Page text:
Verdict: Love and laughter guaranteed!
“Am I in love with him, or am I in love with the feeling?” In this day and age, we seldom ask ourselves this, and when we finally do, we realize it is often the thought of falling in love that fascinates us. Some of us want to fall in love because we seem to be growing old or because we are lonely, or simply, because all our friends have found The One.

What if you were told, you could be just as happy alone, as you would be in a relationship? Or perhaps, even more? Directed by Christian Ditter, the film How to Be Single (based on the novel of the same name), can show you how.

This film is a story of lonely hearts, looking for love. Love by means of blind dates, one­-night stands and online dating. Alice (Dakota Johnson), having lost her beau to another woman, is taught by her best friend Robin (Rebel Wilson) how she should be single- a set-up that lends itself to a lot of humor, which the film totally delivers on. Their chemistry makes each comic scene, even the cliched ones, work.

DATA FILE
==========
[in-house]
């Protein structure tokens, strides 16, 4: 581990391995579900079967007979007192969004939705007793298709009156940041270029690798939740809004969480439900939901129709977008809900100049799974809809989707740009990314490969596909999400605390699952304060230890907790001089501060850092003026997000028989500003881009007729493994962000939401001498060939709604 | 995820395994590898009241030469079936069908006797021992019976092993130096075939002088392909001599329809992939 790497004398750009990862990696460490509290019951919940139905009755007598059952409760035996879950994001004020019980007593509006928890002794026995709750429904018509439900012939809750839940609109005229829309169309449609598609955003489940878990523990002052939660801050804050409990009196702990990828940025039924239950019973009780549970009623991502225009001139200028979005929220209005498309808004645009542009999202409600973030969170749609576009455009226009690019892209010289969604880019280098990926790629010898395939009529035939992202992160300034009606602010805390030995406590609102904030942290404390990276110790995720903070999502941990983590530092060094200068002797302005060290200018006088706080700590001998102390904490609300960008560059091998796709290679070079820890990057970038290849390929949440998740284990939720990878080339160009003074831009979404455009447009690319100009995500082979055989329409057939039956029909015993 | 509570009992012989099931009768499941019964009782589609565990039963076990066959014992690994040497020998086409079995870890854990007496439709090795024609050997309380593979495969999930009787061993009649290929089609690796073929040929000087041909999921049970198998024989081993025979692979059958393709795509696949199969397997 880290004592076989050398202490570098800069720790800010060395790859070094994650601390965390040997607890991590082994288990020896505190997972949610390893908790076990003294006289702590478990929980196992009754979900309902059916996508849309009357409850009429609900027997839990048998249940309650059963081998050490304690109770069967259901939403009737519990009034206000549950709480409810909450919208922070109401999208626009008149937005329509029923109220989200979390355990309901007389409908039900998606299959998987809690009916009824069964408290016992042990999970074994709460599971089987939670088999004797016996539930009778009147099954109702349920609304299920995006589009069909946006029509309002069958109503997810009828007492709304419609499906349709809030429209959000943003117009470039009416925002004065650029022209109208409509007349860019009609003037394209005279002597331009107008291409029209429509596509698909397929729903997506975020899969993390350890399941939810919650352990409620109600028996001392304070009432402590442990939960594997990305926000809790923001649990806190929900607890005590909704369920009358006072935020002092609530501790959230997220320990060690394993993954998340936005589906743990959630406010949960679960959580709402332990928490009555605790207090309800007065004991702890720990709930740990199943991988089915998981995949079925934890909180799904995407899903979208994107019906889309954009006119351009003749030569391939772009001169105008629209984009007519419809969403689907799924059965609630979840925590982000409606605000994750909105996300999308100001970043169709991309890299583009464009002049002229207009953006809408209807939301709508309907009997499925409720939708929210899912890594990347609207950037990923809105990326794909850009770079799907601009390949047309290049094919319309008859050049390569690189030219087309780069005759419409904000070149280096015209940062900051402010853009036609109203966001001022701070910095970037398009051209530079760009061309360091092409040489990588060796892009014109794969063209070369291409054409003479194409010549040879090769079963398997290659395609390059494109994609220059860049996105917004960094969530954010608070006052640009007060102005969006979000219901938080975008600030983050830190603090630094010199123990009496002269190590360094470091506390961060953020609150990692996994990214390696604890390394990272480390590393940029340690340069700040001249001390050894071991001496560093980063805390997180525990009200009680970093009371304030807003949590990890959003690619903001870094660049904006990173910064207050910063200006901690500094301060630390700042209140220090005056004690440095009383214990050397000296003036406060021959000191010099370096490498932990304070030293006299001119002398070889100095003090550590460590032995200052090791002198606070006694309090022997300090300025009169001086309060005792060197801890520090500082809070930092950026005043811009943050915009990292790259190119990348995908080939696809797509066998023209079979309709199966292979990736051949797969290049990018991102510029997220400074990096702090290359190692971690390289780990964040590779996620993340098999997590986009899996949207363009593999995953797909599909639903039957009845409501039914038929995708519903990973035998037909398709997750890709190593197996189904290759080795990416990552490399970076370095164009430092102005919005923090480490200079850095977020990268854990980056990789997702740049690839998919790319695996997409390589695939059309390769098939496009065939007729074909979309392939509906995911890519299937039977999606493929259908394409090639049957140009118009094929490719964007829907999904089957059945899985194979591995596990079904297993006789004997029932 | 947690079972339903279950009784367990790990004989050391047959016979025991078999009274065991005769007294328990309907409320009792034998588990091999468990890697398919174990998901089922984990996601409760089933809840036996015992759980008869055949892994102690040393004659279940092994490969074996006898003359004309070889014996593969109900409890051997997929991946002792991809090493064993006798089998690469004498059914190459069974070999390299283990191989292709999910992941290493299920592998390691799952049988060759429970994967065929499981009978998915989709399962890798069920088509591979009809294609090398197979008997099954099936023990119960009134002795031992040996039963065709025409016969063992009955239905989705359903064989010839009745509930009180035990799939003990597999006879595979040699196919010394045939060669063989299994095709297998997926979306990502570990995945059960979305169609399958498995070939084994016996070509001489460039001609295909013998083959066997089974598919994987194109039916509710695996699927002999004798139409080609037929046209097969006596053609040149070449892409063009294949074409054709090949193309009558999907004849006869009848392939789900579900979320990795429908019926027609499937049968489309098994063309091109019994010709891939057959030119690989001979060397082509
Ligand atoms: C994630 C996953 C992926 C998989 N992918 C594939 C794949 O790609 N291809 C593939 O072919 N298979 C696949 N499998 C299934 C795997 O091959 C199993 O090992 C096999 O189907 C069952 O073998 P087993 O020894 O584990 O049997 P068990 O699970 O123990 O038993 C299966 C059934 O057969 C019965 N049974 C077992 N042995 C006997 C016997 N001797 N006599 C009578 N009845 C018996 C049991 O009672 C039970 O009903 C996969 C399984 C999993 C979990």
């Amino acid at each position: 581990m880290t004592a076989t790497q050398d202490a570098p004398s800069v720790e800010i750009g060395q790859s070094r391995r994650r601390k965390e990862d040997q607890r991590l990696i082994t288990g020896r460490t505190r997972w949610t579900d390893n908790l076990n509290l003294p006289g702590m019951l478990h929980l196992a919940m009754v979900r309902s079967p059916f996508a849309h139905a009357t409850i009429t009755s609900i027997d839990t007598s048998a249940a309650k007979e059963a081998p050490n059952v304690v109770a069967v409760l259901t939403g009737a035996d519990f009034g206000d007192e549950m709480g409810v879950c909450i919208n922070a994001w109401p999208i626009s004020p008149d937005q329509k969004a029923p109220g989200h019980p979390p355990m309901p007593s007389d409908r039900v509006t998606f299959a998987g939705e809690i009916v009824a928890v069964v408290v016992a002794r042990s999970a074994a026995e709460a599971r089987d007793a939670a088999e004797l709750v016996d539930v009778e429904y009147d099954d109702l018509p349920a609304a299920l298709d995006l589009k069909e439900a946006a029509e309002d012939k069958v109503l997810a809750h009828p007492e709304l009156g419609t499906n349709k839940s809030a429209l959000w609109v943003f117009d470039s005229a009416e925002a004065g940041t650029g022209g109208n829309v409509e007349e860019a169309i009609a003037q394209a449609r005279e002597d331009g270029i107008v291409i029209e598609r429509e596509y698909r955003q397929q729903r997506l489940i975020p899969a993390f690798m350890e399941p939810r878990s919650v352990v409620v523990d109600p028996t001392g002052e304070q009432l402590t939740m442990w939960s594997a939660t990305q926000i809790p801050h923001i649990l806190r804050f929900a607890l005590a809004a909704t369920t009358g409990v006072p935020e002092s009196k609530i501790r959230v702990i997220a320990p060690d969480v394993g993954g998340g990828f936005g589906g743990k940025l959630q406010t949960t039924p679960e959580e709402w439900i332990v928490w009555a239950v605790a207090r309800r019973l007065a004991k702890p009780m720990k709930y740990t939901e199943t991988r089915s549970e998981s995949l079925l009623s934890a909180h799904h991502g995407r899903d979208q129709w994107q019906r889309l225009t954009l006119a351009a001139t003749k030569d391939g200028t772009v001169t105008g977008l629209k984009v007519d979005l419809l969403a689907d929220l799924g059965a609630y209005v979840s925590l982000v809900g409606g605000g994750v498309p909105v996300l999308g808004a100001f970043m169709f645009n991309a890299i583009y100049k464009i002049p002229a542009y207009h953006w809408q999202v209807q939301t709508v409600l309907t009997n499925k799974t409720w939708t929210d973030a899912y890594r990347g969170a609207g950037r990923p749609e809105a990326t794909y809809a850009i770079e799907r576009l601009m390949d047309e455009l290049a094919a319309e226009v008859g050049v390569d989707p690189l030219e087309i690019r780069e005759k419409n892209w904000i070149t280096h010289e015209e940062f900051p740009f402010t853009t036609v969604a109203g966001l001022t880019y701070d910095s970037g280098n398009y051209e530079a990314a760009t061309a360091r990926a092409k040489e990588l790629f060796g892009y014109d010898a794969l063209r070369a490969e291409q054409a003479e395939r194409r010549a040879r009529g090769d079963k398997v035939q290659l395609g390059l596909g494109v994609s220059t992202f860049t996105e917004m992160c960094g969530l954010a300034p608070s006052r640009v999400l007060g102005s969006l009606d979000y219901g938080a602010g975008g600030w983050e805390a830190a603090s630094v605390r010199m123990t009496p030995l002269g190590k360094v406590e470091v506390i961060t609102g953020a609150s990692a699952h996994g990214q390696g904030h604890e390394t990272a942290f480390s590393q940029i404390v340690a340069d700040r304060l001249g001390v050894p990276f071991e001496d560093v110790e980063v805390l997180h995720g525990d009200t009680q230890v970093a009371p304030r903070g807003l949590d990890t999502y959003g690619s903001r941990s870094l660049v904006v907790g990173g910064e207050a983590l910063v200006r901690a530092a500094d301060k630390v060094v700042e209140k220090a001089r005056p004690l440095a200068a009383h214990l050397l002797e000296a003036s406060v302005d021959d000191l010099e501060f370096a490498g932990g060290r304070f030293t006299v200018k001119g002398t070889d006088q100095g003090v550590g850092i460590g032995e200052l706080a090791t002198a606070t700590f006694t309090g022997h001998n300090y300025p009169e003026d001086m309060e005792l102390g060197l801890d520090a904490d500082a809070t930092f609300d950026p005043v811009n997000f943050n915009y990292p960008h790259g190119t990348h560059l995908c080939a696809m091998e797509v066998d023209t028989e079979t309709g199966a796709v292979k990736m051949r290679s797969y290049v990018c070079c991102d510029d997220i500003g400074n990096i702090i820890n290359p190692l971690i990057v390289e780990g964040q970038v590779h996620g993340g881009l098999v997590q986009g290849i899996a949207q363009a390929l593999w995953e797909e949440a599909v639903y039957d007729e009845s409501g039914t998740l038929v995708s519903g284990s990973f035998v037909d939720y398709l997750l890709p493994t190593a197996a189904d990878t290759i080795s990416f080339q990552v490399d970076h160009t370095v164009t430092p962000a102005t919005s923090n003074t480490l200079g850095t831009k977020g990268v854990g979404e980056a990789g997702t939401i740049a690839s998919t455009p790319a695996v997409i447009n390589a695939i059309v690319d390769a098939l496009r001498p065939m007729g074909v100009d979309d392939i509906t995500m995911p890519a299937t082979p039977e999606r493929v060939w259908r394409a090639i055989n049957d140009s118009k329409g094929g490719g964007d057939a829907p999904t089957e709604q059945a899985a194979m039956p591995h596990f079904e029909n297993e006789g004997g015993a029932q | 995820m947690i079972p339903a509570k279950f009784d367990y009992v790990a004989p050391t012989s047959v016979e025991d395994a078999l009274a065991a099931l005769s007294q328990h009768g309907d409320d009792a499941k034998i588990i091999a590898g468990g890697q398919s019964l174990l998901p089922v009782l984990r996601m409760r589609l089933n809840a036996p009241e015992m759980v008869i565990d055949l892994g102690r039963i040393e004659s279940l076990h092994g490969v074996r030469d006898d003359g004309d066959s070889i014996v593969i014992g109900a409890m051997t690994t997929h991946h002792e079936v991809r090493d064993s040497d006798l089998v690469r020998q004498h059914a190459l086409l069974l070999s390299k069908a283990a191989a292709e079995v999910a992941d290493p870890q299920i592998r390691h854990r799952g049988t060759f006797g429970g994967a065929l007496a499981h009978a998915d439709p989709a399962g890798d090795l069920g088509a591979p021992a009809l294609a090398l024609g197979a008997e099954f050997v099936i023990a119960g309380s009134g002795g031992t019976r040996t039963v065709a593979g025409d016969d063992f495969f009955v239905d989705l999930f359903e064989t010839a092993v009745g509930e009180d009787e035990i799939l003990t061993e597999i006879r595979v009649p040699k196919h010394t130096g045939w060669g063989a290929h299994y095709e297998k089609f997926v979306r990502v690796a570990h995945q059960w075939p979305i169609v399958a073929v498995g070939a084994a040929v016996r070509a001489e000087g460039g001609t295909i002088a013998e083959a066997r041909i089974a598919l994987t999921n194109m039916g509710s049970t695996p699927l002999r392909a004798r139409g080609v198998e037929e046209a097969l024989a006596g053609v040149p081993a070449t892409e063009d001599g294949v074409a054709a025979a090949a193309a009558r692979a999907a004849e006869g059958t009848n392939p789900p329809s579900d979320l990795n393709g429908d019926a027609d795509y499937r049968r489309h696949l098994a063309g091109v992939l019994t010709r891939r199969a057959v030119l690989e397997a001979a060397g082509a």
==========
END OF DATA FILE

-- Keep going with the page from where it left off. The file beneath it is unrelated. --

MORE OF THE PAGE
In her attempts to find love, Alice loses her individuality, while Robin is always sure of herself. Meanwhile, Lucy (Alison Brie) remains positive that she will find her soulmate on an online portal, while Meg (Leslie Mann), despite being an obstetrician, is not so keen on motherhood herself. 
Even as the film deals with varying definitions of love, it evokes giggles and laughter. The scenes in which Robin is seen jumping on a moving taxi (in which Alice is seated) and when the two of them are together in the sauna, were accompanied by uncontrollable laughter from the audience. 
With a run time of 110 minutes, the film focuses not on one character but on each one. Meg discovers her hidden motherly instincts and eventually finds love. Alice and Robin come to terms with their differences, and Alice also learns to fall in love ­with herself. In the end, How to Be Single reinforces the fact that happiness only comes from within. 
Why You Should Watch This Movie: 
Not only are the characters well­-written, they are relatable. You can get caught up in the feel­s-good-to-be-single spirit, and find yourself wanting to dance in the ‘no drama’ party scenes! This chick flick puts a smile on your face while making you “good at being alone”.